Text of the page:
A new ransomware variant – called KeyPass ransomware – is being used in a new campaign that has seen many victims created around the world. While Brazil and Vietnam have taken the brunt of the attacks, there have been victims in more than 20 countries with the list growing by the day. KeyPass ransomware is written in C++ and is a variant of STOP ransomware.
At present it is not known how the KeyPass ransomware attacks are taking place. Some security researchers suggest the ransomware is being bundled with fake software installers and fake versions of the KMSpico cracking tool, although that does not appear to be the case with all infections. Other methods of distribution are therefore suspected including RDP attacks, drive-by-downloads, and spam email.
Once downloaded, the payload is copied to the %LocalAppData% folder and the original file is deleted. In contrast to many ransomware variants, KeyPass ransomware enumerates all local drives and network shares and searches for all files on the infected device, only skipping certain file directories which are hardcoded in the ransomware. Once encrypted, the files are given the KEYPASS file extension.
Researchers at Kaspersky Lab have analyzed the ransomware and report that it uses “AES-256 in CFB mode with zero IV and the same 32-byte key for all files,” with a maximum of 0x500000 bytes of data encrypted from the beginning of each file. Communication between KeyPass ransomware and its C2 server is in JSON via plain HTTP. Encryption is still possible even if the C2 server cannot be contacted. In such cases, a hardcoded key and ID is used.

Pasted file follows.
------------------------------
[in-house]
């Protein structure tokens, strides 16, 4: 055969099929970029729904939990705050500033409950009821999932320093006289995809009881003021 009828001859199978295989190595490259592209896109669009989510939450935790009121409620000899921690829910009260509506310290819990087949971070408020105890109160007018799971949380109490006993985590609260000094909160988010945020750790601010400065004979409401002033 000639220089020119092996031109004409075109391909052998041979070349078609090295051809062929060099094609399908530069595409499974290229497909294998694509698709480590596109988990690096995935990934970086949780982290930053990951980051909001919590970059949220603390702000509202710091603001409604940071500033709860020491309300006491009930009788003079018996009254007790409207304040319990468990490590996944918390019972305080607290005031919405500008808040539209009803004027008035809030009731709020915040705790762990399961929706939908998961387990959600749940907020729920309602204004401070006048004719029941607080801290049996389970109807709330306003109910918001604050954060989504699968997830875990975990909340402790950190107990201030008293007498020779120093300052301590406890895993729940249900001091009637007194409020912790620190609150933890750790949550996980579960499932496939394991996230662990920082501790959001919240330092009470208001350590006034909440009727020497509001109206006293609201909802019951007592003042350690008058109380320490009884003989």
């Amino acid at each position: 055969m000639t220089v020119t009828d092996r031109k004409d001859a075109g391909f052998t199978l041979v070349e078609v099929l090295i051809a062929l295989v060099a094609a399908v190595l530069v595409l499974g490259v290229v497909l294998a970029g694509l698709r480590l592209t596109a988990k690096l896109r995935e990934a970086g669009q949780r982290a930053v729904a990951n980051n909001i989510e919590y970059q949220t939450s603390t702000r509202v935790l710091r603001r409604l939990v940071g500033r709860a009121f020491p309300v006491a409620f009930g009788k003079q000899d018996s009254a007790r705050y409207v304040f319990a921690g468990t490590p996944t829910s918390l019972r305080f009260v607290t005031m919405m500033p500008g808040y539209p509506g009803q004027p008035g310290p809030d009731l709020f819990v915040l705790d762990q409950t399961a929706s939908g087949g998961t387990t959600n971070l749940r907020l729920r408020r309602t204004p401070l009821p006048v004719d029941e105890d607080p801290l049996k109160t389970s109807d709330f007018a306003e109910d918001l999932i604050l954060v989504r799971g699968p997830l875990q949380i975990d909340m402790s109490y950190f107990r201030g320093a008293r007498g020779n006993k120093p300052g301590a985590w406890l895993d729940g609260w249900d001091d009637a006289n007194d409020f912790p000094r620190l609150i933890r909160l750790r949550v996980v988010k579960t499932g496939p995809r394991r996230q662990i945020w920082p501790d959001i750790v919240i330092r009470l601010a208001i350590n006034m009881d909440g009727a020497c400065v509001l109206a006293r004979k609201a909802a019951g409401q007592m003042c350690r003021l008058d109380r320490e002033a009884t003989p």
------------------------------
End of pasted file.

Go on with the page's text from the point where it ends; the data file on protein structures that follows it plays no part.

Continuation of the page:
The authors demand a ransom of $300 to supply the key to unlock the encrypted files. Contact must be made within 72 hours of infection to guarantee that price. The attackers offer to decrypt 1-3 small files free of charge as a demonstration that they have the ability to unlock the encryption.
Kaspersky Lab researchers note that the developers of KeyPass ransomware have included the functionality to take manual control and customize the encryption process. This suggests the ransomware may be used in attacks once access to a computer has been gained. This would allow the attackers, among other things, to change the ransom amount.
There is no free decryptor. Recovery without paying the ransom is only possible by restoring encrypted files from backups.
Protecting against attacks requires standard best practices to be adopted including setting strong, unique passwords for RDP, making sure RDP cannot be accessed via the internet, and using rate limiting to prevent brute force attacks. Caution should be exercised when opening emails, an effective spam and web filtering solution should be deployed, and a powerful antivirus solution should be in place. Naturally, regular backups should be performed with at least one copy stored on an air-gapped device.